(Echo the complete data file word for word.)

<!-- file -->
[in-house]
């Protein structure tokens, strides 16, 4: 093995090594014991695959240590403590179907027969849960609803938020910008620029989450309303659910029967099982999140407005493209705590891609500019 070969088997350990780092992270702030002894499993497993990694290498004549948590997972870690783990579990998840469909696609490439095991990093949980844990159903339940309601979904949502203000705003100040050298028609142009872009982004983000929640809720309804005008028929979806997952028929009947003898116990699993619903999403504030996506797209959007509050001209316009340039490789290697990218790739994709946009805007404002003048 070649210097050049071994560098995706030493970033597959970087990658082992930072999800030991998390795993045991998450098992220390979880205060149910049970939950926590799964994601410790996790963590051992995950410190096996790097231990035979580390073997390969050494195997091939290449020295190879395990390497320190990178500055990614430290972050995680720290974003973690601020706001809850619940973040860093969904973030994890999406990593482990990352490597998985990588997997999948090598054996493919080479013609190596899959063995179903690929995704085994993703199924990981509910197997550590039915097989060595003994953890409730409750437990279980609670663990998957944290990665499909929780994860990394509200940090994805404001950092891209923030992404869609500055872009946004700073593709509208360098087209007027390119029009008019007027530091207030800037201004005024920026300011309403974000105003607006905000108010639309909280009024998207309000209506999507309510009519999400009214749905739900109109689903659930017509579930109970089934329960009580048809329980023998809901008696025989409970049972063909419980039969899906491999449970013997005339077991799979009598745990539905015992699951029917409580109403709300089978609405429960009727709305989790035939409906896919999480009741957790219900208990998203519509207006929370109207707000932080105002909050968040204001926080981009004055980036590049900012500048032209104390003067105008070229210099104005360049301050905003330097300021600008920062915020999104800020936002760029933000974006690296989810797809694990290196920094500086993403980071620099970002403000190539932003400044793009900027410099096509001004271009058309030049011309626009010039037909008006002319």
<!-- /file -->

[in-house]
């Protein structure tokens, strides 16, 4: 093995090594014991695959240590403590179907027969849960609803938020910008620029989450309303659910029967099982999140407005493209705590891609500019 070969088997350990780092992270702030002894499993497993990694290498004549948590997972870690783990579990998840469909696609490439095991990093949980844990159903339940309601979904949502203000705003100040050298028609142009872009982004983000929640809720309804005008028929979806997952028929009947003898116990699993619903999403504030996506797209959007509050001209316009340039490789290697990218790739994709946009805007404002003048 070649210097050049071994560098995706030493970033597959970087990658082992930072999800030991998390795993045991998450098992220390979880205060149910049970939950926590799964994601410790996790963590051992995950410190096996790097231990035979580390073997390969050494195997091939290449020295190879395990390497320190990178500055990614430290972050995680720290974003973690601020706001809850619940973040860093969904973030994890999406990593482990990352490597998985990588997997999948090598054996493919080479013609190596899959063995179903690929995704085994993703199924990981509910197997550590039915097989060595003994953890409730409750437990279980609670663990998957944290990665499909929780994860990394509200940090994805404001950092891209923030992404869609500055872009946004700073593709509208360098087209007027390119029009008019007027530091207030800037201004005024920026300011309403974000105003607006905000108010639309909280009024998207309000209506999507309510009519999400009214749905739900109109689903659930017509579930109970089934329960009580048809329980023998809901008696025989409970049972063909419980039969899906491999449970013997005339077991799979009598745990539905015992699951029917409580109403709300089978609405429960009727709305989790035939409906896919999480009741957790219900208990998203519509207006929370109207707000932080105002909050968040204001926080981009004055980036590049900012500048032209104390003067105008070229210099104005360049301050905003330097300021600008920062915020999104800020936002760029933000974006690296989810797809694990290196920094500086993403980071620099970002403000190539932003400044793009900027410099096509001004271009058309030049011309626009010039037909008006002319």